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Monomers

A Monomer is a molecule that may bind chemically or supramolecularly to other molecules to form a (supramolecular) polymer. The process by which monomers combine to form a polymer is called polymerization. Molecules made of a small number of monomer units (up to a few dozen) are called oligomers. The term "monomeric protein" may also be used to describe one of the proteins making up a multiprotein complex.

Industrial polymers:

  •     Ethylene gas (H2C=CH2) is the precursor monomer for polyethylene
  •     Other modified ethylene molecules, such as tetrafluoroethylene (F2C=CF2) which leads to Teflon, vinyl chloride (H2C=CHCl) which leads to PVC, styrene (C6H5CH=CH2) which leads to polystyrene, etc.
  •     Epoxide monomers may be cross linked with themselves, or with the addition of a co-reactant, to form epoxy
  •     BPA is the monomer precursor for polycarbonate
  •     Many more

Biopolymer groupings, and the types of monomers that create them:

  •     For lipids (Diglycerides, triglycerides)*, the monomers are glycerol and fatty acids.
  •     For proteins (Polypeptides), the monomers are amino acids.
  •     For Nucleic acids (DNA/RNA), the monomers are nucleotides which is made of a pentose sugar, a nitrogenous base and a phosphate group.
  •     For carbohydrates (Polysaccharides specifically and disaccharides—depends), the monomers are monosaccharides.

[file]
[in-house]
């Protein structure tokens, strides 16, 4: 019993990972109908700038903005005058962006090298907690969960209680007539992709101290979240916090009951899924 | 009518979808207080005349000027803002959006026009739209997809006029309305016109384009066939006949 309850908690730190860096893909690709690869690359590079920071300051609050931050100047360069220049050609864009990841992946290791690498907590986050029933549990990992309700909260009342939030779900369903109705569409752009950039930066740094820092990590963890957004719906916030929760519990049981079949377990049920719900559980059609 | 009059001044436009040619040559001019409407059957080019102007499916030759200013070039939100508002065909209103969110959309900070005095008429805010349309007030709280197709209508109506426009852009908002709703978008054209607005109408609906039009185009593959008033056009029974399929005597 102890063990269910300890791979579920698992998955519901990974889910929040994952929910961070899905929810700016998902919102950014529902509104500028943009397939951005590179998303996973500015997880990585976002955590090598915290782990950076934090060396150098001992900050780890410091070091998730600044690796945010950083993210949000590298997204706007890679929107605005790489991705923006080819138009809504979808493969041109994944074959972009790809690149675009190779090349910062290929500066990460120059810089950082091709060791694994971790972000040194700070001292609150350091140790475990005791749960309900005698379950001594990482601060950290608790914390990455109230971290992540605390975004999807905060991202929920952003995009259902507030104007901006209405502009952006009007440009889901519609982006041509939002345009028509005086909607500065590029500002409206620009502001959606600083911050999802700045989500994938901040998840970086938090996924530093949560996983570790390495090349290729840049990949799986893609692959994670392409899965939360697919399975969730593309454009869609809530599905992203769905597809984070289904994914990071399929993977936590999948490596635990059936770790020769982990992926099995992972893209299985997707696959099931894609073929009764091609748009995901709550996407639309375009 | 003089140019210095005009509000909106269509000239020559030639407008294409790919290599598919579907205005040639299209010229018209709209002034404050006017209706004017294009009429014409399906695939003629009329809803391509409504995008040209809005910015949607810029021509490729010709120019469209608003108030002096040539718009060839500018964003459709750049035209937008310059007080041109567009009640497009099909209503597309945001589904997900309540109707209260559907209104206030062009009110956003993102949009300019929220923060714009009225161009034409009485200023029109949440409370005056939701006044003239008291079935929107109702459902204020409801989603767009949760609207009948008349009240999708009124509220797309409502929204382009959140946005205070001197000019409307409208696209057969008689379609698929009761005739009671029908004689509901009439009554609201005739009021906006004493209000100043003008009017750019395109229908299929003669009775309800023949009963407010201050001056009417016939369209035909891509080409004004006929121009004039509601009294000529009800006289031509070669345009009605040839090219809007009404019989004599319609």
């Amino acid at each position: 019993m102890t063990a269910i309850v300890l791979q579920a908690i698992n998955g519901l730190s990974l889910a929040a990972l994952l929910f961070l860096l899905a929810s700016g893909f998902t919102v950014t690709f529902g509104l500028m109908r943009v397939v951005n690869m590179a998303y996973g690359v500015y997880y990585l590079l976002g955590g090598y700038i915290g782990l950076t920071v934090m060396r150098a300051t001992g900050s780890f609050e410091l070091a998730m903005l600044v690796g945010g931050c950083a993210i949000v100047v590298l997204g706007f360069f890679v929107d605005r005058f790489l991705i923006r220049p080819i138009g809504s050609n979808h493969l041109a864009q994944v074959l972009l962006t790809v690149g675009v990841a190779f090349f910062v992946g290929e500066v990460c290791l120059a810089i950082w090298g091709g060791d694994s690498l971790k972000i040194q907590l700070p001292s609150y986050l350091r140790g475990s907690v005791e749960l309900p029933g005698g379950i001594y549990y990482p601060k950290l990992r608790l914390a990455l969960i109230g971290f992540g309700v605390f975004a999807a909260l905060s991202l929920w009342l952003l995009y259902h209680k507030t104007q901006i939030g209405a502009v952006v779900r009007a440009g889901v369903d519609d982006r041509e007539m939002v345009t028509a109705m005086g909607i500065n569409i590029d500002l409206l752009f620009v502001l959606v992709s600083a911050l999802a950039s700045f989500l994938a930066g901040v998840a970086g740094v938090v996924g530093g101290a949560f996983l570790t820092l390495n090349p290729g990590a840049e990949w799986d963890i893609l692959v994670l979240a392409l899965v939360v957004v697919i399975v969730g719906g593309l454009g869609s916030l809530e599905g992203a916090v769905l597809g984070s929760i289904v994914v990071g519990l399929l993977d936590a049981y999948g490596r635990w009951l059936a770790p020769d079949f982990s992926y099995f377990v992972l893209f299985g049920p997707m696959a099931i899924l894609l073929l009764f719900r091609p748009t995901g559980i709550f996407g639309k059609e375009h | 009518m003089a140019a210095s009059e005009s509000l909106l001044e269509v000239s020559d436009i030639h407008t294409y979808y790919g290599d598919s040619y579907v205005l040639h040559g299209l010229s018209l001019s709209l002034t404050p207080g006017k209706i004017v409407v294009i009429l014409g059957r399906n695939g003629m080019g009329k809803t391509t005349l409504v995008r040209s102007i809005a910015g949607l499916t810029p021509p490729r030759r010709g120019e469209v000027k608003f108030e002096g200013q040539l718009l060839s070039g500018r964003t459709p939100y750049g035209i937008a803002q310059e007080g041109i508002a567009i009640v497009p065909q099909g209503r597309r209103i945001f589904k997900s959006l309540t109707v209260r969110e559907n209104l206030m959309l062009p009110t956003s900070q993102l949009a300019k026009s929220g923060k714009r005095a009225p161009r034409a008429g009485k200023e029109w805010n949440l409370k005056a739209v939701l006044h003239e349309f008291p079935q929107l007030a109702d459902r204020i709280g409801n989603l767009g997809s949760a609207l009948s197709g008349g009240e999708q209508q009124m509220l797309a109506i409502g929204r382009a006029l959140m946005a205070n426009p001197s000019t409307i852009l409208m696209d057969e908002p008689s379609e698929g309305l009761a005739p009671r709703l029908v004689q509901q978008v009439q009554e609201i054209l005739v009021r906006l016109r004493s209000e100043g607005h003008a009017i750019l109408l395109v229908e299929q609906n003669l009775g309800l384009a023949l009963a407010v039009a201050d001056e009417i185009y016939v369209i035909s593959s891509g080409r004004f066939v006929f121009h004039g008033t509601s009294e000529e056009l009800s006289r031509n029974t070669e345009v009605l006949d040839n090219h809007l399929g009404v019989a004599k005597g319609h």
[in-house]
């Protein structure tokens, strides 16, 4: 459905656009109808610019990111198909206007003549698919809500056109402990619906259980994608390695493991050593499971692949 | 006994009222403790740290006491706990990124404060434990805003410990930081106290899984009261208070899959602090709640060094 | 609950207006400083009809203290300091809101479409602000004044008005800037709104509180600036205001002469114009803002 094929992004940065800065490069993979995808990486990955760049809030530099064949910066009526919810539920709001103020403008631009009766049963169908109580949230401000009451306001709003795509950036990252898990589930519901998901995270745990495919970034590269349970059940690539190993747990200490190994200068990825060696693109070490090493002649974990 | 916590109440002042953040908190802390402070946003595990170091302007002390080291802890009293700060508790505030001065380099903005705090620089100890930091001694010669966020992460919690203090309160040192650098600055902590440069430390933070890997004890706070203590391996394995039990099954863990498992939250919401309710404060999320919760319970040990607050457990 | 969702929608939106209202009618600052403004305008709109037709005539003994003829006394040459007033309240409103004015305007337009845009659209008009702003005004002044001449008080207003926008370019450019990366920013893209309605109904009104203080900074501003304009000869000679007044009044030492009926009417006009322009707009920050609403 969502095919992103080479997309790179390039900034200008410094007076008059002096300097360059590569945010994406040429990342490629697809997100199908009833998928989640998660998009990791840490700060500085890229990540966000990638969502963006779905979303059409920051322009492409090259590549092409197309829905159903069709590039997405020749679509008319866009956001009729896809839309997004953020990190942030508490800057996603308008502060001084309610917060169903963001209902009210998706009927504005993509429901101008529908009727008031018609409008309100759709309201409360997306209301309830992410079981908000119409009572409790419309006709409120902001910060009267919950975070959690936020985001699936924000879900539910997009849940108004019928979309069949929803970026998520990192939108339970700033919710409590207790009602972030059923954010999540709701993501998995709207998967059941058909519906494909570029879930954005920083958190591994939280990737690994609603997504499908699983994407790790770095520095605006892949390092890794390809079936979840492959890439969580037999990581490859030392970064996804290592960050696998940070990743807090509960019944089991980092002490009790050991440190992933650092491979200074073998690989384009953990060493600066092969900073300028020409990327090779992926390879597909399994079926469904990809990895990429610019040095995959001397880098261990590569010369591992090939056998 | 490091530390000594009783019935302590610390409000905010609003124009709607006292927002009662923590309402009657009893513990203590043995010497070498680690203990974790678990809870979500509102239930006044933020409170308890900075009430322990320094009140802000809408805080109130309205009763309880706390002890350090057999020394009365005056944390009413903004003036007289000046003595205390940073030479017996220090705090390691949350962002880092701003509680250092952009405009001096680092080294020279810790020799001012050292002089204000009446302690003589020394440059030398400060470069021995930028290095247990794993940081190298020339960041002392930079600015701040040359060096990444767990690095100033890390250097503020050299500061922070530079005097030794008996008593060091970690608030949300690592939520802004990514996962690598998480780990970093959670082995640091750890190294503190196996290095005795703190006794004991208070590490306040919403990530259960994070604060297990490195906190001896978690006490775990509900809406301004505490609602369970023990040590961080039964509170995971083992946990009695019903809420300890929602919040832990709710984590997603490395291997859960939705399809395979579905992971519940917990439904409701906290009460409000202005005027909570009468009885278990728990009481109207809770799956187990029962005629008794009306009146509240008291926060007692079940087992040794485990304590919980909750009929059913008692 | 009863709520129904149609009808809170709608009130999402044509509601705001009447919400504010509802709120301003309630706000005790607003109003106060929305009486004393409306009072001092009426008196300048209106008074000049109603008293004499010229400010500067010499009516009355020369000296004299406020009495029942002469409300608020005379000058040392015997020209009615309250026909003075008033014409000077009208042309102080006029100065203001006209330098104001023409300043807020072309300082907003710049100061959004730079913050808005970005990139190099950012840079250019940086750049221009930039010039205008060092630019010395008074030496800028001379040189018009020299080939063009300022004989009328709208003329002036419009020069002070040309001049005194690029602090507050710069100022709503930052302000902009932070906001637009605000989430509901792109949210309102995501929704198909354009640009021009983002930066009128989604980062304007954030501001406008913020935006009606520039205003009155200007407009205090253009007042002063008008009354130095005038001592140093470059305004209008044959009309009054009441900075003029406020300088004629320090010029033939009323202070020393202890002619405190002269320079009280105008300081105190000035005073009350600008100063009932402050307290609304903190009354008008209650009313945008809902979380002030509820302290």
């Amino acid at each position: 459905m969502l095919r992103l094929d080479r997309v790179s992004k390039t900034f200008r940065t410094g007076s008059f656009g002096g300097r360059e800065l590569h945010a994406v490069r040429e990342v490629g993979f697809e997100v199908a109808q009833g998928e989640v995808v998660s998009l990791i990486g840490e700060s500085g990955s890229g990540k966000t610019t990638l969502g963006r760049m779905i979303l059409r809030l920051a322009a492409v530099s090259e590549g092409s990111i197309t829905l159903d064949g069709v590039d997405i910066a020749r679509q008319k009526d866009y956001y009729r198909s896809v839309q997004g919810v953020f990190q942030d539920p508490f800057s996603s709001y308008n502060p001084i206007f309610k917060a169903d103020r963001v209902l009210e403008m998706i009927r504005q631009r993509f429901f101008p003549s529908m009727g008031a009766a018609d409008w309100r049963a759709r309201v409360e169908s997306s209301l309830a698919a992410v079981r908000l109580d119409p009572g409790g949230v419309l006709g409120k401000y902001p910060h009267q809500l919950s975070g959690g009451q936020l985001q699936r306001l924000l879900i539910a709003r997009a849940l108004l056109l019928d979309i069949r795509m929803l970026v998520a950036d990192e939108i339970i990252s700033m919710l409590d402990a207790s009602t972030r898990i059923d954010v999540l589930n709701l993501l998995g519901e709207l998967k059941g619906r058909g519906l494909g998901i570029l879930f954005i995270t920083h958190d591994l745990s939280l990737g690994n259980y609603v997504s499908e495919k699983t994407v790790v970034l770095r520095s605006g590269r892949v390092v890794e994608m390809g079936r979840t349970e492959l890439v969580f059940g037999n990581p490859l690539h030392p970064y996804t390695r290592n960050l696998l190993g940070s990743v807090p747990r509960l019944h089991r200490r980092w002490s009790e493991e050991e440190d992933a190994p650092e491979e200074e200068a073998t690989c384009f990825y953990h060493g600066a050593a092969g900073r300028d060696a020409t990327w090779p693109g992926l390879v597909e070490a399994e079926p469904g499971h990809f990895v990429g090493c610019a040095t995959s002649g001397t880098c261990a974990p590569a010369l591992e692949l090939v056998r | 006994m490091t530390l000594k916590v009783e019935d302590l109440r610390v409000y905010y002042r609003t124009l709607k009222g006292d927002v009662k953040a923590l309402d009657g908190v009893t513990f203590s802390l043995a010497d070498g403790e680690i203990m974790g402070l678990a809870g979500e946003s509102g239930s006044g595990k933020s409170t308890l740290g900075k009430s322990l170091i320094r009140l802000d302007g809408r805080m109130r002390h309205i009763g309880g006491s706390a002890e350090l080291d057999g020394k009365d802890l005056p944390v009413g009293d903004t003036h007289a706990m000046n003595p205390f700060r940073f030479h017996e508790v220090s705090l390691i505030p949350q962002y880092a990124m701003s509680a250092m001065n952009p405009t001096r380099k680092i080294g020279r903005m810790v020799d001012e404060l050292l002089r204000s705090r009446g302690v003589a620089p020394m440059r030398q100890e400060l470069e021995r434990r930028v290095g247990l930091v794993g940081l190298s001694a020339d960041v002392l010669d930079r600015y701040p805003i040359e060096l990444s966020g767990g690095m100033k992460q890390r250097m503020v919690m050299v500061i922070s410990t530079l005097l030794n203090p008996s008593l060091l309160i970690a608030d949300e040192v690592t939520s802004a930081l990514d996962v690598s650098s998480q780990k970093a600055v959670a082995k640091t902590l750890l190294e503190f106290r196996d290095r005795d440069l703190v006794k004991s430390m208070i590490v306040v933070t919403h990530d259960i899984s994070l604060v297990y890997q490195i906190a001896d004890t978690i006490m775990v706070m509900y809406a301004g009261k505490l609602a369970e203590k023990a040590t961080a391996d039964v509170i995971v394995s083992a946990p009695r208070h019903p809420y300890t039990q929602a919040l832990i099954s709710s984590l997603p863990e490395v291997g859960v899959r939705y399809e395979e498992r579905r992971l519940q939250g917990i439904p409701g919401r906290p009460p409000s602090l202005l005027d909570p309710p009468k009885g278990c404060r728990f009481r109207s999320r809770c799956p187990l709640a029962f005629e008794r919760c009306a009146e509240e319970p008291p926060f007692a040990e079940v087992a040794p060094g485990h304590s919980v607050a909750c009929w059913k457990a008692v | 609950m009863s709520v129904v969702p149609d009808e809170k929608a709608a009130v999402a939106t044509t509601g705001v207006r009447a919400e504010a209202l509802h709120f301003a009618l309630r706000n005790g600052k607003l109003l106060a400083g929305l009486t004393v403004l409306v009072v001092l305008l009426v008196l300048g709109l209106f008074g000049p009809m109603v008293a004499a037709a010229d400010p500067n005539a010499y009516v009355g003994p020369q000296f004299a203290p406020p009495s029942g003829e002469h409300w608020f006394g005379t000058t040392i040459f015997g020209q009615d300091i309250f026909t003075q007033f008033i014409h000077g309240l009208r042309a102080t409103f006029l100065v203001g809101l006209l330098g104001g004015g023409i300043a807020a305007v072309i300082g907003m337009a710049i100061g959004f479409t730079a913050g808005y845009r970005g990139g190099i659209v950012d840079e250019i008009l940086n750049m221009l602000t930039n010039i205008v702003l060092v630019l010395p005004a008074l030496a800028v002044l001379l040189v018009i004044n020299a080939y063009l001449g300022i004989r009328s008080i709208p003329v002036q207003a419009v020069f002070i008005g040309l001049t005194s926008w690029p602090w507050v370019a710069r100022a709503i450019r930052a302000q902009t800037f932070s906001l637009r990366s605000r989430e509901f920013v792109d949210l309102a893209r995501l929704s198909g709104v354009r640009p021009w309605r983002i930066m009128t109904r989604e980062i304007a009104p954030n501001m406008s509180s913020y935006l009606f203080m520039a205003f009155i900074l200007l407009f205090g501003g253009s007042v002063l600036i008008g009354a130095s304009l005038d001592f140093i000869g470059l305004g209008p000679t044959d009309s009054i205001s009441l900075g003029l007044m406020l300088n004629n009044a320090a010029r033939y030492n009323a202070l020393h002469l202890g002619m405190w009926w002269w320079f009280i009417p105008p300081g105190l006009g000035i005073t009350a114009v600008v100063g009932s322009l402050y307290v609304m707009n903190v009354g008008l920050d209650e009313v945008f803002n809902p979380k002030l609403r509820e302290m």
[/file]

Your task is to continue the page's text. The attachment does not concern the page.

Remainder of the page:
*Diglycerides and triglycerides are made by dehydration synthesis from smaller molecules; this is not the same kind of end-to-end linking of similar monomers that qualifies as polymerization. Therefore, diglycerides and triglycerides are an exception to the term polymer.

 
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Monomers

A Monomer is a molecule that may bind chemically or supramolecularly to other molecules to form a (supramolecular) polymer. The process by which monomers combine to form a polymer is called polymerization. Molecules made of a small number of monomer units (up to a few dozen) are called oligomers. The term "monomeric protein" may also be used to describe one of the proteins making up a multiprotein complex.

Industrial polymers:

  •     Ethylene gas (H2C=CH2) is the precursor monomer for polyethylene
  •     Other modified ethylene molecules, such as tetrafluoroethylene (F2C=CF2) which leads to Teflon, vinyl chloride (H2C=CHCl) which leads to PVC, styrene (C6H5CH=CH2) which leads to polystyrene, etc.
  •     Epoxide monomers may be cross linked with themselves, or with the addition of a co-reactant, to form epoxy
  •     BPA is the monomer precursor for polycarbonate
  •     Many more

Biopolymer groupings, and the types of monomers that create them:

  •     For lipids (Diglycerides, triglycerides)*, the monomers are glycerol and fatty acids.
  •     For proteins (Polypeptides), the monomers are amino acids.
  •     For Nucleic acids (DNA/RNA), the monomers are nucleotides which is made of a pentose sugar, a nitrogenous base and a phosphate group.
  •     For carbohydrates (Polysaccharides specifically and disaccharides—depends), the monomers are monosaccharides.

*Diglycerides and triglycerides are made by dehydration synthesis from smaller molecules; this is not the same kind of end-to-end linking of similar monomers that qualifies as polymerization. Therefore, diglycerides and triglycerides are an exception to the term polymer.

Monomers